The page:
MAXWELL: Respect for teachers has declined, but the job has gotten harder
8/7/2002 – Printed in the EDITORIAL Section of The St Petersburg Times Newspaper

When Robert B. Reich was a boy summering in Upstate New York during the late 1950s, a friend used to protect him from local bullies. The friend’s advice was wise. He said that bullies could not hurt Reich if he were stronger inside than his enemies were inside.
Reich never forgot that advice. The friend, by the way, was Michael Schwerner, one of the three civil rights workers murdered by whites in Mississippi in 1964. Schwerner and his fellow workers were registering black voters when they were killed.
Later, Reich watched as a male-dominated university faculty denied his wife tenure because of her gender. His wife sued and won tenure. She used the award to establish an organization dedicated to stopping domestic violence.
Schwerner’s advice and the lessons learned in the tenure affair became guiding principles of Reich’s life and politics. He never liked bullies _ powerful people who use their power to abuse or to ignore the less fortunate and minorities.
These experiences and others were part of the stuff that made Reich an unabashed liberal with the courage to speak his mind. For those who have forgotten, Reich was the secretary of labor during Bill Clinton’s first term in the White House. He now teaches social and economic policy at Brandeis University and is running for governor of Massachusetts.
I had the pleasure of reading his newest book, self-deprecatingly titled I’ll Be Short: Essentials for a Decent Working Society. The title is apt, and ironic, because the brilliant, outspoken Reich stands all of 4 feet 10 { inches.
I’ll Be Short is a breath of fresh air at a time when smothering conservatism, faux individualism and greed have been elevated to the level of a god and a new religion.
I do not care if the 121-page book doubles as a gubernatorial campaign tract. It is an impassioned call for the nation to remember its instinct for equity and fairness. It is a plea for us to lessen the economic gap between the rich and the poor. Yes, I’ll Be Short is pure liberalism.
Although he uses the logic of a labor economist, Reich argues that simply doing the right thing also has pragmatic value: “We’re all in this together. Our common wealth lies not in the fatness of our individual wallets but in the productivity of every one of us.”
Reich says, and Lord knows I agree, that government and industry abandoned the “social contract” that made the United States a place of hope.
Reich’s social contract has three parts. First, when companies make money, their employees should make money proportionately. Second, all workers should earn a living wage, enough money to care for their families. Third, good public education should be available to everyone as a means of letting us achieve all that we can.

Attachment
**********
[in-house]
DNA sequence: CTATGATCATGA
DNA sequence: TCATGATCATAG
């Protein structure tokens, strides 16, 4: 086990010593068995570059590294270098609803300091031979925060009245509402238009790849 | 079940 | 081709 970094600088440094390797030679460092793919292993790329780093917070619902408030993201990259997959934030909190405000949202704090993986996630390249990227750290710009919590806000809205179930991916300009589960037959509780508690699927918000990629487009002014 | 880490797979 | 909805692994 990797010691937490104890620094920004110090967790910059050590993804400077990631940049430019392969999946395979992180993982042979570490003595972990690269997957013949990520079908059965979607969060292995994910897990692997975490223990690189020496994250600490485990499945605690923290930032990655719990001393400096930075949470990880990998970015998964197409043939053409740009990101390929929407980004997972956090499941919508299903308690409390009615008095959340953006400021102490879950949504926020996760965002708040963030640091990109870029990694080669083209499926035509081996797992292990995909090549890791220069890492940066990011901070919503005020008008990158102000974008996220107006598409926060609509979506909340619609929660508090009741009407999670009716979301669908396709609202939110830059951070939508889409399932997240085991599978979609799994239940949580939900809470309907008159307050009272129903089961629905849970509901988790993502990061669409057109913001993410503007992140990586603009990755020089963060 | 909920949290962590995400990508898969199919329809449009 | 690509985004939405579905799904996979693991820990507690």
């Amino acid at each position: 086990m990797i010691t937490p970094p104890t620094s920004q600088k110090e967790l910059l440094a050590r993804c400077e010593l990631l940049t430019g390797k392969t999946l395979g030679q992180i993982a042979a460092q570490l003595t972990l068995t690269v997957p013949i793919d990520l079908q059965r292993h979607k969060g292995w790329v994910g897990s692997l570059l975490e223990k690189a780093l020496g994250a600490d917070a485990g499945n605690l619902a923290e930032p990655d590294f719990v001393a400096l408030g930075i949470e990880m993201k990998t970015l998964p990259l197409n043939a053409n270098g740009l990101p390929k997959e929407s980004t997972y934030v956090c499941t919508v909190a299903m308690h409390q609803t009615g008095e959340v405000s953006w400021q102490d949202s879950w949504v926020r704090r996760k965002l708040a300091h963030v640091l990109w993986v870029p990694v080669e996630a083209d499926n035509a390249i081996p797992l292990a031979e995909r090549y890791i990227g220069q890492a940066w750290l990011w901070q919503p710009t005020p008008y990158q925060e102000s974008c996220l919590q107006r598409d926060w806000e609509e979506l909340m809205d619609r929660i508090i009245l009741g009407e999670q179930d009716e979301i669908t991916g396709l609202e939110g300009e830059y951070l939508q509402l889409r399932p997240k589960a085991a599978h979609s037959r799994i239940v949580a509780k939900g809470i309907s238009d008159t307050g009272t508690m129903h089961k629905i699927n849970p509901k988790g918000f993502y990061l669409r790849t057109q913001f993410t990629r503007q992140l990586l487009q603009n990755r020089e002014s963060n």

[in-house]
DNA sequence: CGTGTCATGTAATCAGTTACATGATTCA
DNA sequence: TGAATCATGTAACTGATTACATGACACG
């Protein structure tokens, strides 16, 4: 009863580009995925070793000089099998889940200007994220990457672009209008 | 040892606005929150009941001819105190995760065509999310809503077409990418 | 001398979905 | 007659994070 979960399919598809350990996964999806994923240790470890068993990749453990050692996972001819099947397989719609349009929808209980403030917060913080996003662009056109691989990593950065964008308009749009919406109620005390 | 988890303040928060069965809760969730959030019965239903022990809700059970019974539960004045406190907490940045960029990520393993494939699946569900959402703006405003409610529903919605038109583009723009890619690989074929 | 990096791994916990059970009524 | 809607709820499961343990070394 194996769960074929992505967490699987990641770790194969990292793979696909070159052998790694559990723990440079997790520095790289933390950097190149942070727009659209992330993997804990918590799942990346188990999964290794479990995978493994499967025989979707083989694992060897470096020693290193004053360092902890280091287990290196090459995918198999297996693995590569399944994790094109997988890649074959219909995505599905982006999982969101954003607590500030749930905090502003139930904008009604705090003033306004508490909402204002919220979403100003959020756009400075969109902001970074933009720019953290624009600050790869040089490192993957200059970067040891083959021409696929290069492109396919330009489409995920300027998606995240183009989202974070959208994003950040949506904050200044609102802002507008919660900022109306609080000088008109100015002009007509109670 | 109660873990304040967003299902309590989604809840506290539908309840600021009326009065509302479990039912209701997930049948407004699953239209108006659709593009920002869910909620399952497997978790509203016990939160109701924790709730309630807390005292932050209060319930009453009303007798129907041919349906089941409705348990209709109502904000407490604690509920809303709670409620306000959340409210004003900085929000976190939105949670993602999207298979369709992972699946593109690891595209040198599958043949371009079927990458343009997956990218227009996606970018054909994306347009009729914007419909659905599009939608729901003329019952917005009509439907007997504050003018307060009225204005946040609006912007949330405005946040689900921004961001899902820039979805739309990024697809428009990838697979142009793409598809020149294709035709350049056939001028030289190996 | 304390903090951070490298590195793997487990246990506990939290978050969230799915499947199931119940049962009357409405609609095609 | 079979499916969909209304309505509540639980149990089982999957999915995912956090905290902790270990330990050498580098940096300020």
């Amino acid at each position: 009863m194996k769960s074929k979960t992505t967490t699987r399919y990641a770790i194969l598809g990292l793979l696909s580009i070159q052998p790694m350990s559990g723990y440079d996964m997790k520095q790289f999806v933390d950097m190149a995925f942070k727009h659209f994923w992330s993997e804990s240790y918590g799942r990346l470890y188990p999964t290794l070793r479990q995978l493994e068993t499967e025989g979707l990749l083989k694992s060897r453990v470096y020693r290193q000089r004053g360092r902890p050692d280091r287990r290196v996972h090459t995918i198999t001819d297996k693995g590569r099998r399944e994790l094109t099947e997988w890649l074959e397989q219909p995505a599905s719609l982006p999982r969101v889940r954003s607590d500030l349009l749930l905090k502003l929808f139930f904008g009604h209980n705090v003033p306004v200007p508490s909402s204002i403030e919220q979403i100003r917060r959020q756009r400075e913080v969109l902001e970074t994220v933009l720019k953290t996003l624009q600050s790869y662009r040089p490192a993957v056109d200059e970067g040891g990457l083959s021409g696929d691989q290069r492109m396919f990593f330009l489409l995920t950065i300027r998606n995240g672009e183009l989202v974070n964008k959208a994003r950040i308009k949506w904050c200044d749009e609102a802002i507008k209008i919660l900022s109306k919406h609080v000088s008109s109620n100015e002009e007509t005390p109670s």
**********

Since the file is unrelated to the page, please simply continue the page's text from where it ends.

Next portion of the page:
None of this is happening as it should, however. The nation’s fabric is unraveling because government and business have forgotten average people. The following excerpt is central to Reich’s thesis:
“After a point, as inequality widened, the bonds that kept our society together would snap. Every decision we tried to arrive at together _ about trade, immigration, education, taxes and social insurance (health, welfare, retirement) _ would be harder to make, because it would have such different consequences for the relatively rich than for the relatively poor. We could no longer draw upon a common reservoir of trust and agreed-upon norms to deal with such differences. We would begin to lose our capacity for democratic governance.”
Reich does more than complain. He offers solutions, most of them part of the liberal agenda that became anathema after Republicans took over Congress. For starters, on the government side, minimum wage needs to be raised to $7 an hour, and the earned-income tax credit should be expanded.
Businesses could make the workplace family-friendly, where child care, flexible work schedules and medical and family leave are the rule rather than the exception. To create loyalty and fairness, businesses could offer full-time and part-time workers generous benefits. Reich wants companies to finance more employee training and to admit more workers into profit sharing programs during good years.
And, for sure, companies should become full partners with their local public schools, providing apprenticeships, internships and money. Many companies eagerly complain about the poor state of public education. Shut up already! Reich says. Do something positive.
Anyone who has overdosed on right-wing politics and faux individualism during post-Enron should read I’ll Be Short. It is tough on bullies and very long on common sense.